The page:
Through an installation of text and imagery, Powder Room explores how sexual assault on women derive from a dominant patriarchal rhetoric. The quotations, wallpaper, and photographs represent distinct voices in an ongoing societal conversation about gender, language, and sexual violence. Transcriptions of verbal assaults that attackers uttered to their victims are embedded in the wall, resembling scars on skin, only visible by the shadows they cast. Decorative apology cards feature excuses for the rapists’ behavior from family members and judges who focus, not on the woman and what she experienced, but rather on the man, his wellbeing, the promise of his future, and all he could do if not burdened by acknowledging and taking full responsibility for his actions.

Portraits of countless women, with features veiled by powder, create a unified entity, confronting not only the words that surround and entrap them, but also the viewers who gaze upon their form. The natural inconsistencies created by using a wet plate process draw attention to the marred surface of the once unblemished mirror. As the viewer peers at the portraits, their focus shifts between the depiction of the woman and their own reflection cast back at them through the darkened mirror’s surface, implicating the viewer as part of the installation, either as instigator, survivor, or both.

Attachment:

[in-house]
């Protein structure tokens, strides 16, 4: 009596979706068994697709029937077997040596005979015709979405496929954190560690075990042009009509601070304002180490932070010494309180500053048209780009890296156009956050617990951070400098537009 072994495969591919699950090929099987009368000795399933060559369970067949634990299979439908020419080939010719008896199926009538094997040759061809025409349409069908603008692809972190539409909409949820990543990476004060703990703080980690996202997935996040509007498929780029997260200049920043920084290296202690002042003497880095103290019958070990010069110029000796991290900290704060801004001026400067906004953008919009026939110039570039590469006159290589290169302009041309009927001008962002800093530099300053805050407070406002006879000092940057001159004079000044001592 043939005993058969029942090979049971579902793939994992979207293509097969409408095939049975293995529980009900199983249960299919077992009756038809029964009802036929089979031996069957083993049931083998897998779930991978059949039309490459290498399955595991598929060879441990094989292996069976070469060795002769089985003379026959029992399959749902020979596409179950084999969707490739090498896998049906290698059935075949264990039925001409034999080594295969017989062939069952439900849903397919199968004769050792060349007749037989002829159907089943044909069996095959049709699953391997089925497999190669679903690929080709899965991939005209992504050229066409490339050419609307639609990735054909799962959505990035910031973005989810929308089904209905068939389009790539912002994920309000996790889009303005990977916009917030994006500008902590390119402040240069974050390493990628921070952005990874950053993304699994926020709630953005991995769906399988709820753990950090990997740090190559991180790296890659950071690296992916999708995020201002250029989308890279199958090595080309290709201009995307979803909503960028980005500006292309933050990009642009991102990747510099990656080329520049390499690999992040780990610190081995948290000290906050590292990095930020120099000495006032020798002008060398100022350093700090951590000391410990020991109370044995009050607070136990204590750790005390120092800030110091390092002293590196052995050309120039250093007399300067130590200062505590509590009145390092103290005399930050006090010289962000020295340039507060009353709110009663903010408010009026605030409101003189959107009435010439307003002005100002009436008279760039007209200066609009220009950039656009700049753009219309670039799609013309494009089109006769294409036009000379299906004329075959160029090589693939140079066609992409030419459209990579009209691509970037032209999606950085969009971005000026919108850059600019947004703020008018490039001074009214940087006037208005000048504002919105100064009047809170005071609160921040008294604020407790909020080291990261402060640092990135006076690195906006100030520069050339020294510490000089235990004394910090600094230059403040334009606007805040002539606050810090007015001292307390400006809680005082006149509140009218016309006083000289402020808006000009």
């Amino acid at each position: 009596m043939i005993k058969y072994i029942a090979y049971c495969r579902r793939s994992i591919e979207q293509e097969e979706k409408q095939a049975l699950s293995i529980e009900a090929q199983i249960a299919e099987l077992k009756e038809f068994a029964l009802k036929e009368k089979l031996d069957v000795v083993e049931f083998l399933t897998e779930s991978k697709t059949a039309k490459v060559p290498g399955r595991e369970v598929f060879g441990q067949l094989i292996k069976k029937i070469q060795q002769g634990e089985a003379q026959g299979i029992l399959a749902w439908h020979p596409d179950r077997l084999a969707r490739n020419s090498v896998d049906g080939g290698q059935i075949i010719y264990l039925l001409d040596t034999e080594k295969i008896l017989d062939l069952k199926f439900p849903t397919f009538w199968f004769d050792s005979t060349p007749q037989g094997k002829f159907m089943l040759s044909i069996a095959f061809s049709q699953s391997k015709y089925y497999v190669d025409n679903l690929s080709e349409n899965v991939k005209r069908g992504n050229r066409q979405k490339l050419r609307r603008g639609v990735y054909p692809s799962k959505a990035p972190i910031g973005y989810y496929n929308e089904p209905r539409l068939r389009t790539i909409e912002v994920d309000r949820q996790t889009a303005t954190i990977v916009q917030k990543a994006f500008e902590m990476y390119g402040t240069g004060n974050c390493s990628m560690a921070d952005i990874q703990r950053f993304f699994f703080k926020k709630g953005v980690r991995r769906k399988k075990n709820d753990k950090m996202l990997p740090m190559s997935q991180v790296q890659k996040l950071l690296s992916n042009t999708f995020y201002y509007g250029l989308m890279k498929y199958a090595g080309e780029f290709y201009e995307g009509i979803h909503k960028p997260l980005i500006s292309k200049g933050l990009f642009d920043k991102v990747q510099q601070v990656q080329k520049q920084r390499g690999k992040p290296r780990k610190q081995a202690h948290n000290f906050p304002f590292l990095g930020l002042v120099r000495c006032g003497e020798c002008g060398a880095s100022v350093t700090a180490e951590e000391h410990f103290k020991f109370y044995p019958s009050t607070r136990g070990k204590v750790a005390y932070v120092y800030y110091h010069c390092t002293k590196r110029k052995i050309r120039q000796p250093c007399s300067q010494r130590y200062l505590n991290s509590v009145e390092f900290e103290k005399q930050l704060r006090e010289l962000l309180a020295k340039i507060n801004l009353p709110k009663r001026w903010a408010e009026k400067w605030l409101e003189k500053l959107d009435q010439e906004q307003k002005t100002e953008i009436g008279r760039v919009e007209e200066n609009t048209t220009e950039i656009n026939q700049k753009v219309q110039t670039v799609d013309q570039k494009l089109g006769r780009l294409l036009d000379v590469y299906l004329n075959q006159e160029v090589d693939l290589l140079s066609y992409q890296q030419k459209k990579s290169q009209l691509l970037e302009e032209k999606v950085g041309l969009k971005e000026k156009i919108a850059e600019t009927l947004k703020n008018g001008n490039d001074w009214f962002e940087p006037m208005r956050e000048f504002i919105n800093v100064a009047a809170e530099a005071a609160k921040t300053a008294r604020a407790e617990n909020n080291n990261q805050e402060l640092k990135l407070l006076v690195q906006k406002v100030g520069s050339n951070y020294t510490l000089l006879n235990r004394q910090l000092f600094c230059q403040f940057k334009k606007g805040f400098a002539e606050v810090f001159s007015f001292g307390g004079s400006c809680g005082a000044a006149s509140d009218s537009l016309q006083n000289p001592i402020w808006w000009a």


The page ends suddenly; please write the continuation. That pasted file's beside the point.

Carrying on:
Floral wallpaper adorns a room that is no longer solely occupied by women, yet this allusion to the domestic maintains an inherently gendered space, a woman’s place. The floral wallpaper becomes a timeless reference to a historical era, evoking moments of considerable sexual repression of women. The flowers themselves are manmade constructions, covered in the same powder that conceals the women, muting their vibrancy, and hiding their fabricated nature. The same floral images appear on the apology cards given to the viewers, just as bouquets of flowers are given to a woman to excuse any wrong done to them, or as a condolence for what has been lost. These phrases are all that women receive as amends for what has happened to them, and is the only thing that the visitors of Powder Room may take with them, highlighting just how little those justifications actually accomplish.

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